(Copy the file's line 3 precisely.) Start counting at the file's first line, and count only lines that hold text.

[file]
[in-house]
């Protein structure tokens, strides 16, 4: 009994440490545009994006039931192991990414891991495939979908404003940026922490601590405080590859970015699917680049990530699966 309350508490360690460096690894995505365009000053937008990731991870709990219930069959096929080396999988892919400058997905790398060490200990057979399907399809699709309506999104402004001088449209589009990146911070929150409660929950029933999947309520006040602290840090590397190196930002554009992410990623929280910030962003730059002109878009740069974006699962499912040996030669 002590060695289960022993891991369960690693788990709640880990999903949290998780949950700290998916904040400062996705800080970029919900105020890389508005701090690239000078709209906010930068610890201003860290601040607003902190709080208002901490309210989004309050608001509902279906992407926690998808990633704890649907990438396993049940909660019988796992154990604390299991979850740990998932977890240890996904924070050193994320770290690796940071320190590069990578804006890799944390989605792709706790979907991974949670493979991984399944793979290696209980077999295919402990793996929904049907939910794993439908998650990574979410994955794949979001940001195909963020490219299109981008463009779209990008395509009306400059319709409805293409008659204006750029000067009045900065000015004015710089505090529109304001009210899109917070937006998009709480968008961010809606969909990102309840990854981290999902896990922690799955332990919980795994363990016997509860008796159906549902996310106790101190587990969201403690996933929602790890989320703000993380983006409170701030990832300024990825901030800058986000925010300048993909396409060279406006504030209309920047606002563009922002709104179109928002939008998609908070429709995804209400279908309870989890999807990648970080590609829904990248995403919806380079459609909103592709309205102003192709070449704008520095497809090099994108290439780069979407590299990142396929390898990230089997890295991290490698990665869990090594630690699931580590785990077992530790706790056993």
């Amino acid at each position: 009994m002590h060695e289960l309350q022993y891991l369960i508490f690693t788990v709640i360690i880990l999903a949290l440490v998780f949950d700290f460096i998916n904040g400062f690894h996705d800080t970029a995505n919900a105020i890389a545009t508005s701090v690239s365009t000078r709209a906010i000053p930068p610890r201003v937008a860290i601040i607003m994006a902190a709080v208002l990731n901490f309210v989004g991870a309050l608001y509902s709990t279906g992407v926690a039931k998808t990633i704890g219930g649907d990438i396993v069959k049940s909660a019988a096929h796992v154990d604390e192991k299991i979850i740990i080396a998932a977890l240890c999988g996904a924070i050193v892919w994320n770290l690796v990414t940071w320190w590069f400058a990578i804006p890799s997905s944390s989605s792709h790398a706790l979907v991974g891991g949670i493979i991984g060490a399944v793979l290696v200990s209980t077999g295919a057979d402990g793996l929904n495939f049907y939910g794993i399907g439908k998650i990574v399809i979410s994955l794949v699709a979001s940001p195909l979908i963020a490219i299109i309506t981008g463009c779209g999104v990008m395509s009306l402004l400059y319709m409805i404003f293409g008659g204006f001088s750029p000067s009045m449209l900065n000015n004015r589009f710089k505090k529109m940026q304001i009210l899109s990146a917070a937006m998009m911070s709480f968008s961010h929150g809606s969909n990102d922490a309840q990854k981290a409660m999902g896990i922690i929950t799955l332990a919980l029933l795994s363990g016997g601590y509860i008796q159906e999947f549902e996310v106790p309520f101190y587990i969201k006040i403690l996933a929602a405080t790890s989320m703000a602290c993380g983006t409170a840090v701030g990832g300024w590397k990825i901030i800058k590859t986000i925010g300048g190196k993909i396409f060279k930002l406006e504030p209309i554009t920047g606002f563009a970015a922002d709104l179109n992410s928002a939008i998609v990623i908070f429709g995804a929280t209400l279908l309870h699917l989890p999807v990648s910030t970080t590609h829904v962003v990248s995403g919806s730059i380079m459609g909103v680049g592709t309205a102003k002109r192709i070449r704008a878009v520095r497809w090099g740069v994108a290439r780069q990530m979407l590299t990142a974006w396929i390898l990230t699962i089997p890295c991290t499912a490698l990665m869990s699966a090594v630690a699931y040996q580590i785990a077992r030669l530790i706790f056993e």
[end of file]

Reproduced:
């Amino acid at each position: 009994m002590h060695e289960l309350q022993y891991l369960i508490f690693t788990v709640i360690i880990l999903a949290l440490v998780f949950d700290f460096i998916n904040g400062f690894h996705d800080t970029a995505n919900a105020i890389a545009t508005s701090v690239s365009t000078r709209a906010i000053p930068p610890r201003v937008a860290i601040i607003m994006a902190a709080v208002l990731n901490f309210v989004g991870a309050l608001y509902s709990t279906g992407v926690a039931k998808t990633i704890g219930g649907d990438i396993v069959k049940s909660a019988a096929h796992v154990d604390e192991k299991i979850i740990i080396a998932a977890l240890c999988g996904a924070i050193v892919w994320n770290l690796v990414t940071w320190w590069f400058a990578i804006p890799s997905s944390s989605s792709h790398a706790l979907v991974g891991g949670i493979i991984g060490a399944v793979l290696v200990s209980t077999g295919a057979d402990g793996l929904n495939f049907y939910g794993i399907g439908k998650i990574v399809i979410s994955l794949v699709a979001s940001p195909l979908i963020a490219i299109i309506t981008g463009c779209g999104v990008m395509s009306l402004l400059y319709m409805i404003f293409g008659g204006f001088s750029p000067s009045m449209l900065n000015n004015r589009f710089k505090k529109m940026q304001i009210l899109s990146a917070a937006m998009m911070s709480f968008s961010h929150g809606s969909n990102d922490a309840q990854k981290a409660m999902g896990i922690i929950t799955l332990a919980l029933l795994s363990g016997g601590y509860i008796q159906e999947f549902e996310v106790p309520f101190y587990i969201k006040i403690l996933a929602a405080t790890s989320m703000a602290c993380g983006t409170a840090v701030g990832g300024w590397k990825i901030i800058k590859t986000i925010g300048g190196k993909i396409f060279k930002l406006e504030p209309i554009t920047g606002f563009a970015a922002d709104l179109n992410s928002a939008i998609v990623i908070f429709g995804a929280t209400l279908l309870h699917l989890p999807v990648s910030t970080t590609h829904v962003v990248s995403g919806s730059i380079m459609g909103v680049g592709t309205a102003k002109r192709i070449r704008a878009v520095r497809w090099g740069v994108a290439r780069q990530m979407l590299t990142a974006w396929i390898l990230t699962i089997p890295c991290t499912a490698l990665m869990s699966a090594v630690a699931y040996q580590i785990a077992r030669l530790i706790f056993e």